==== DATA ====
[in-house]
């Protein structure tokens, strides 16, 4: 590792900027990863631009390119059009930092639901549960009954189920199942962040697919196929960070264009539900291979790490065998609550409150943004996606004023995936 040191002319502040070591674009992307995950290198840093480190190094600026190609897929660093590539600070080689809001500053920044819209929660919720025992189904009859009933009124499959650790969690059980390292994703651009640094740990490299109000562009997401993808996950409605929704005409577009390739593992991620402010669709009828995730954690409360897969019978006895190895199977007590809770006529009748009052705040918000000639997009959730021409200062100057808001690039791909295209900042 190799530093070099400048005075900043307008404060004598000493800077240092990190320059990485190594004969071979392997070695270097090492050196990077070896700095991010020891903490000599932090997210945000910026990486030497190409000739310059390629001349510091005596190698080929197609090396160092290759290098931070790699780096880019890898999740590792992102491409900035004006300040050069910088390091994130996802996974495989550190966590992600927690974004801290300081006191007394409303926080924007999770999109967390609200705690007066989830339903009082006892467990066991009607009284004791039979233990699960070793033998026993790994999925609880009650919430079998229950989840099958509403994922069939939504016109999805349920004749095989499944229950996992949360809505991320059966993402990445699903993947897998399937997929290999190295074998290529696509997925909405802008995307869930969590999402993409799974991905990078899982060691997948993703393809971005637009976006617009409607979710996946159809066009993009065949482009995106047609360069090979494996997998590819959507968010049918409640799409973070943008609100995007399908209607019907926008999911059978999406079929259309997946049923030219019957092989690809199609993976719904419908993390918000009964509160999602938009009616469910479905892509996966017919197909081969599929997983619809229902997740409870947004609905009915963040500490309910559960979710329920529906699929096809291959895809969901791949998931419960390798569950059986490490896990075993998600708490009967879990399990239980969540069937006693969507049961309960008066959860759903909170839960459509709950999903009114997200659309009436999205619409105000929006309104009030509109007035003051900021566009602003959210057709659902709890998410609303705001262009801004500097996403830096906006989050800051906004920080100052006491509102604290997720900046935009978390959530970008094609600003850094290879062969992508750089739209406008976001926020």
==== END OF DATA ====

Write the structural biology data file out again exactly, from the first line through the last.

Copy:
[in-house]
């Protein structure tokens, strides 16, 4: 590792900027990863631009390119059009930092639901549960009954189920199942962040697919196929960070264009539900291979790490065998609550409150943004996606004023995936 040191002319502040070591674009992307995950290198840093480190190094600026190609897929660093590539600070080689809001500053920044819209929660919720025992189904009859009933009124499959650790969690059980390292994703651009640094740990490299109000562009997401993808996950409605929704005409577009390739593992991620402010669709009828995730954690409360897969019978006895190895199977007590809770006529009748009052705040918000000639997009959730021409200062100057808001690039791909295209900042 190799530093070099400048005075900043307008404060004598000493800077240092990190320059990485190594004969071979392997070695270097090492050196990077070896700095991010020891903490000599932090997210945000910026990486030497190409000739310059390629001349510091005596190698080929197609090396160092290759290098931070790699780096880019890898999740590792992102491409900035004006300040050069910088390091994130996802996974495989550190966590992600927690974004801290300081006191007394409303926080924007999770999109967390609200705690007066989830339903009082006892467990066991009607009284004791039979233990699960070793033998026993790994999925609880009650919430079998229950989840099958509403994922069939939504016109999805349920004749095989499944229950996992949360809505991320059966993402990445699903993947897998399937997929290999190295074998290529696509997925909405802008995307869930969590999402993409799974991905990078899982060691997948993703393809971005637009976006617009409607979710996946159809066009993009065949482009995106047609360069090979494996997998590819959507968010049918409640799409973070943008609100995007399908209607019907926008999911059978999406079929259309997946049923030219019957092989690809199609993976719904419908993390918000009964509160999602938009009616469910479905892509996966017919197909081969599929997983619809229902997740409870947004609905009915963040500490309910559960979710329920529906699929096809291959895809969901791949998931419960390798569950059986490490896990075993998600708490009967879990399990239980969540069937006693969507049961309960008066959860759903909170839960459509709950999903009114997200659309009436999205619409105000929006309104009030509109007035003051900021566009602003959210057709659902709890998410609303705001262009801004500097996403830096906006989050800051906004920080100052006491509102604290997720900046935009978390959530970008094609600003850094290879062969992508750089739209406008976001926020």